All posts tagged Language
Posted by John Mills on January 8, 2016
Posted by John Mills on November 5, 2015
Every once in a while somebody gets it right.
This is not yet found in the Oxford dictionary, so it was “Googled” and discovered to be a recently “coined” new word found on
T-shirts on eBay:
Read this one over slowly and absorb the facts that are within this definition !!!!!!!
I love this word and believe that it will become a recognized English word.
Posted by John Mills on July 19, 2014
The European Commission has just announced an agreement whereby English will be the official language of the European Union rather than German, which was the other possibility.
As part of the negotiations, the British Government conceded that English spelling had some room for improvement and has accepted a 5- year phase-in plan that would become known as “Euro-English”.
In the first year, “s” will replace the soft “c”. Sertainly, this will make the sivil servants jump with joy. The hard “c” will be dropped in favour of “k”. This should klear up konfusion, and keyboards kan have one less letter.
There will be growing publik enthusiasm in the sekond year when the troublesome “ph” will be replaced with “f”. This will make words like fotograf 20% shorter.
In the 3rd year, publik akseptanse of the new spelling kan be expekted to reach the stage where more komplikated changes are possible.
Governments will enkourage the removal of double letters which have always ben a deterent to akurate speling.
Also, al wil agre that the horibl mes of the silent “e” in the languag is disgrasful and it should go away.
By the 4th yer people wil be reseptiv to steps such as replasing “th” with “z” and “w” with “v”.
During ze fifz yer, ze unesesary “o” kan be dropd from vords kontaining “ou” and after ziz fifz yer, ve vil hav a reil sensi bl riten styl.
Zer vil be no mor trubl or difikultis and evrivun vil find it ezi TU understand ech oza. Ze drem of a united urop vil finali kum tru.
Und efter ze fifz yer, ve vil al be speking German like zey vunted in ze forst plas.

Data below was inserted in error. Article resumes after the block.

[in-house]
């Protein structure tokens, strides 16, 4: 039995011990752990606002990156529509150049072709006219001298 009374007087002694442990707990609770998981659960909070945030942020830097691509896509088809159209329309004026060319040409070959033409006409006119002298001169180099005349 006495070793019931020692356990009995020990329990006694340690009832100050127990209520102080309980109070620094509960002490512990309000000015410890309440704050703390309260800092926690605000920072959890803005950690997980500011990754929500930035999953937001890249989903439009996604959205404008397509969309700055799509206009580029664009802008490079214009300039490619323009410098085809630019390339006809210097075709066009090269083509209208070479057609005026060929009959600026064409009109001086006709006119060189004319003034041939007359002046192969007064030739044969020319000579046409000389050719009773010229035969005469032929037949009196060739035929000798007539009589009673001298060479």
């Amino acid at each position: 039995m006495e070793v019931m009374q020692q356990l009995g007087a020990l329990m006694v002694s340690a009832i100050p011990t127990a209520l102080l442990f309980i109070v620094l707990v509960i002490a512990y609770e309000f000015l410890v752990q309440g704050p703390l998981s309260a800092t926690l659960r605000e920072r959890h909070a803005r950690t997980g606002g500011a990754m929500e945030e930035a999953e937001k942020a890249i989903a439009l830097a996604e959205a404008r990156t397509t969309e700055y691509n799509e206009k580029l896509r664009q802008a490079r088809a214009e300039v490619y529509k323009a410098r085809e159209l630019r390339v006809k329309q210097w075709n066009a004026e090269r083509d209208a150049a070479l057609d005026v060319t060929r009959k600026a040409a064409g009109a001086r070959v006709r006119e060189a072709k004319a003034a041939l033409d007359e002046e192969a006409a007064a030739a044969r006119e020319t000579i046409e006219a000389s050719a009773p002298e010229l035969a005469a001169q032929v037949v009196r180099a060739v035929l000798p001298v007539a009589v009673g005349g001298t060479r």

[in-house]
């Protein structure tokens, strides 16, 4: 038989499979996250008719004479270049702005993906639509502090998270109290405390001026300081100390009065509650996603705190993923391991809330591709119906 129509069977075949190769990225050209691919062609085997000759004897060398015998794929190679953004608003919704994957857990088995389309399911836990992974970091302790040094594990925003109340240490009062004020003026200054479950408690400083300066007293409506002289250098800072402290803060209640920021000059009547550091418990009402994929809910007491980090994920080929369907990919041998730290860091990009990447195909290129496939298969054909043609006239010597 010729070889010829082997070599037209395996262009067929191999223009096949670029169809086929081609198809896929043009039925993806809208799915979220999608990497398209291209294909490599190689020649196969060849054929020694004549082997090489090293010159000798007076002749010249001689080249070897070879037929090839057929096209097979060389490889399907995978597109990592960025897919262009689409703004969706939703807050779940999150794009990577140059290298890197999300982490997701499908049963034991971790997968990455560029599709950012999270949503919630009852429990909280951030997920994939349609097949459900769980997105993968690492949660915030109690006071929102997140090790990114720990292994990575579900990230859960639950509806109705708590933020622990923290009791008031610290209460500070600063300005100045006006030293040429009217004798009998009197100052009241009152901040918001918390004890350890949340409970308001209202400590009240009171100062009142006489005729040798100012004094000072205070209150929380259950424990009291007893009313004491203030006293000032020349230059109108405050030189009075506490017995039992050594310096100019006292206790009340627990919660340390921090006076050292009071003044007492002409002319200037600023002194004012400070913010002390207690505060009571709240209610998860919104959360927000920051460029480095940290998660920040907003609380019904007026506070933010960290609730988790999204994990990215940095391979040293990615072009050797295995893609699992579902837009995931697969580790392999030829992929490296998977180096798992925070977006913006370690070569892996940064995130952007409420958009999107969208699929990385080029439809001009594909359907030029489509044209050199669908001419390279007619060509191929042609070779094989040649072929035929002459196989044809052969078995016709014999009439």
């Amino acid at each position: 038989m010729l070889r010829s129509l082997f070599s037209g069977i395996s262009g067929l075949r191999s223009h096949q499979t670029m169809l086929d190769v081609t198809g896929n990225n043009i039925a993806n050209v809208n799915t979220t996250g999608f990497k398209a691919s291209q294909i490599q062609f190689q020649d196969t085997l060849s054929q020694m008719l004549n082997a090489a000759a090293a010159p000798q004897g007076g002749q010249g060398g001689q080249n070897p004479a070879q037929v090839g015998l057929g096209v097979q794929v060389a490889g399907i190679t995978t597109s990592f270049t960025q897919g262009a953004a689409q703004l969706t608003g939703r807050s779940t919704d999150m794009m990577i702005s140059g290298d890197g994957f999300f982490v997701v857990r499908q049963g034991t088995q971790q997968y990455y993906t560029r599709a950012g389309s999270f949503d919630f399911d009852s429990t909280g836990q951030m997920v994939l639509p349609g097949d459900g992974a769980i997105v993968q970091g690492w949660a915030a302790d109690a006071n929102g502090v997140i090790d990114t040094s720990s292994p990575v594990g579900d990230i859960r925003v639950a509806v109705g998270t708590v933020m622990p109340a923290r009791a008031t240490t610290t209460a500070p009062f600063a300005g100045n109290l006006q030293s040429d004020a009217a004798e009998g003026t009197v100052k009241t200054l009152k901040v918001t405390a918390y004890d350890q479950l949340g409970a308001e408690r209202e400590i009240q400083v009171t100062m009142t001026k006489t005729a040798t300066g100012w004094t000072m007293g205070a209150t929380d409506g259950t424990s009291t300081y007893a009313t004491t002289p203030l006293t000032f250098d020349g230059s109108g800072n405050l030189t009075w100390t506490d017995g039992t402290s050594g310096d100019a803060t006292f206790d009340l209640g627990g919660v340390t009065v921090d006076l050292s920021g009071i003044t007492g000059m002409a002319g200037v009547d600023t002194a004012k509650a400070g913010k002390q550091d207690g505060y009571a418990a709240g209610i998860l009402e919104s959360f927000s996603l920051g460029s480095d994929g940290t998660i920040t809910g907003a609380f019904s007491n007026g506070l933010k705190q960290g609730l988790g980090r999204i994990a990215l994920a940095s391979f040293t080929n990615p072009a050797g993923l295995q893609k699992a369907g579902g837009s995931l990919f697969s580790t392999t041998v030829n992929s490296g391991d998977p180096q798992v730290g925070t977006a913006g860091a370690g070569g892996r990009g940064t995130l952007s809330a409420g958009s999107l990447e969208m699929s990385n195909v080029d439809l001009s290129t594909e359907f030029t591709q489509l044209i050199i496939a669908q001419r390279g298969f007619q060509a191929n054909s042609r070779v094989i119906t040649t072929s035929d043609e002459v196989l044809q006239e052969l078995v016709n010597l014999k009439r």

If zis mad you smil, pleas pas on to oza pepl.
Posted by John Mills on May 20, 2014
I certainly found the following interesting. We have many “sayings” but did you ever wonder where they came from. After reading this, I am sure that some of them will even make sense..Where did “Piss Poor” come from? Interesting history..They used to use urine to tan animal skins, so families used to all pee in a pot.
.And then once it was full it was taken and sold to the tannery..If you had to do this to survive you were “Piss Poor”.But worse than that were the really poor folk who couldn’t even afford to buy a pot.
.They “didn’t have a pot to piss in” and were the lowest of the low..The next time you are washing your hands and complain because the water temperature isn’t just how you like it, think about how things used to be.
.Here are some facts about the 1500’s.Most people got married in June because they took their yearly bath in May,
.And they still smelled pretty good by June. However, since they were starting to smell, brides carried a bouquet of flowers to hide the body odor..Hence the custom today of carrying a bouquet when getting married.
.Baths consisted of a big tub filled with hot water..The man of the house had the privilege of the nice clean water, Then all the other sons and men, then the women and finally the children. Last of all the babies..By then the water was so dirty you could actually lose someone in it. Hence the saying, “Don’t throw the baby out with the bath water!”